The move means the extradition process will take longer, he adds, but voices confidence that Mexico would be successful.
Zeron is accused of using torture to extract supposed confessions from suspects, enforced disappearance and embezzling around $55 million of public funds.
An international media investigation called “The Cartel Project” reported last month that he had fled to Israel with help from his contacts in the country’s cyber-surveillance industry.
The disappearance of the teaching students shocked Mexico and sparked mass protests against then-president Enrique Pena Nieto’s government.
The Health Ministry says another 6,260 people have been diagnosed with the novel coronavirus since midnight, bringing the number of active cases to 78,169.
There are currently 1,117 people in serious condition, including 280 on ventilators.
The death toll climbs to 3,860, an increase of 34 since this morning.
Prime Minister Benjamin Netanyahu is set to pay his respects to Las Vegas mogul Sheldon Adelson, whose remains are arriving in Israel this evening ahead of his burial in Jerusalem tomorrow, according to Channel 12.
Netanyahu will welcome Adelson’s plane at Ben Gurion Airport, but won’t attend the funeral due to the lockdown restrictions, the network says.
Adelson was a strong supporter of Netanyahu, as well as US President Donald Trump.
Israel is expected to begin vaccinating those over 40 against the coronavirus starting next week, according to Channel 13.
The government is also considering allowing high school students and women undergoing fertility treatments to receive the shot.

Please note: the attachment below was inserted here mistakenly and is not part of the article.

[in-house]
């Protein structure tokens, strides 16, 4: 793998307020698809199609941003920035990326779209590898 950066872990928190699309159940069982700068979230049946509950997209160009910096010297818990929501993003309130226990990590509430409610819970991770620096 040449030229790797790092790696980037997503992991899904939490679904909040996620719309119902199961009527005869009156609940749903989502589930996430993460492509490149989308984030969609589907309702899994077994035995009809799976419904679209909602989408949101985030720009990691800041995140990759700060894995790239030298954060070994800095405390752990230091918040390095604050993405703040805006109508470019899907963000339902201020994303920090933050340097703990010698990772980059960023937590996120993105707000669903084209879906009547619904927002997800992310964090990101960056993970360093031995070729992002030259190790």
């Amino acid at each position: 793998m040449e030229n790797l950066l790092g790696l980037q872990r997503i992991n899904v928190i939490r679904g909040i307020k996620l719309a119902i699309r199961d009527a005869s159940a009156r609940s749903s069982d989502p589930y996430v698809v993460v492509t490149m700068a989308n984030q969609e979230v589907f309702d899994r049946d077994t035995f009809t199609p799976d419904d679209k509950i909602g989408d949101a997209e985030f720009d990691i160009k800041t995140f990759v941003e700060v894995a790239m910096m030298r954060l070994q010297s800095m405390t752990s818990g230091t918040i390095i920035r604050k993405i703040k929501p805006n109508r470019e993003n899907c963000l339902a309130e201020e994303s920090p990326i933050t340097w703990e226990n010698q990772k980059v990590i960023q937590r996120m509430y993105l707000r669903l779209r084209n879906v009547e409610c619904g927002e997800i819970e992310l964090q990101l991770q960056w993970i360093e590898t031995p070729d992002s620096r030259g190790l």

The Palestinian Authority announces that some students will return to school beginning on Sunday, as coronavirus restrictions in the West Bank are relaxed.
Students between 7th and 11th grades will be allowed to head back for in-person instruction, government spokesperson Ibrahim Melhem says in a statement.
But most other lockdown restrictions will remain in place, Melhem says, including a nightly curfew and a ban on travel between West Bank provinces.
The Palestinian Authority Health Ministry reports 12,593 active coronavirus cases; 7,000 are in the Gaza Strip, and 5,593 in the West Bank.
According to the ministry, 1,665 Palestinians have died from the coronavirus in the West Bank and Gaza.
In video from a meeting last night with independent business owners aired by Channel 12 News, Prime Minister Benjamin Netanyahu is seen saying his political fate is tied to the coronavirus crisis, and expressing the belief he’ll win 40 Knesset seats in the March election due to his perceived success in tackling the pandemic.
He proposes he’ll get “forty, forty-two seats. How? With one factor — the coronavirus. The coronavirus lowers [me] when it rises and the coronavirus brings me up when it goes down.”
“We’ll pass 60 seats” this time, he says of his next coalition.
New York state’s attorney general sues the NYPD, accusing America’s largest police force of using “brutal” force during last year’s massive Black Lives Matter protests.
Letitia James says New York City police officers falsely arrested peaceful demonstrators, unlawfully detained legal observers and deployed “indiscriminate, unjustified” repeated use of batons and pepper spray.
James, a Democrat, adds that the actions “led to significant injuries and violated individuals’ basic right to peacefully protest.”
Tens of thousands of people marched in New York in May and June as part of protests that swept America for days following the killing of George Floyd in police custody in Minneapolis.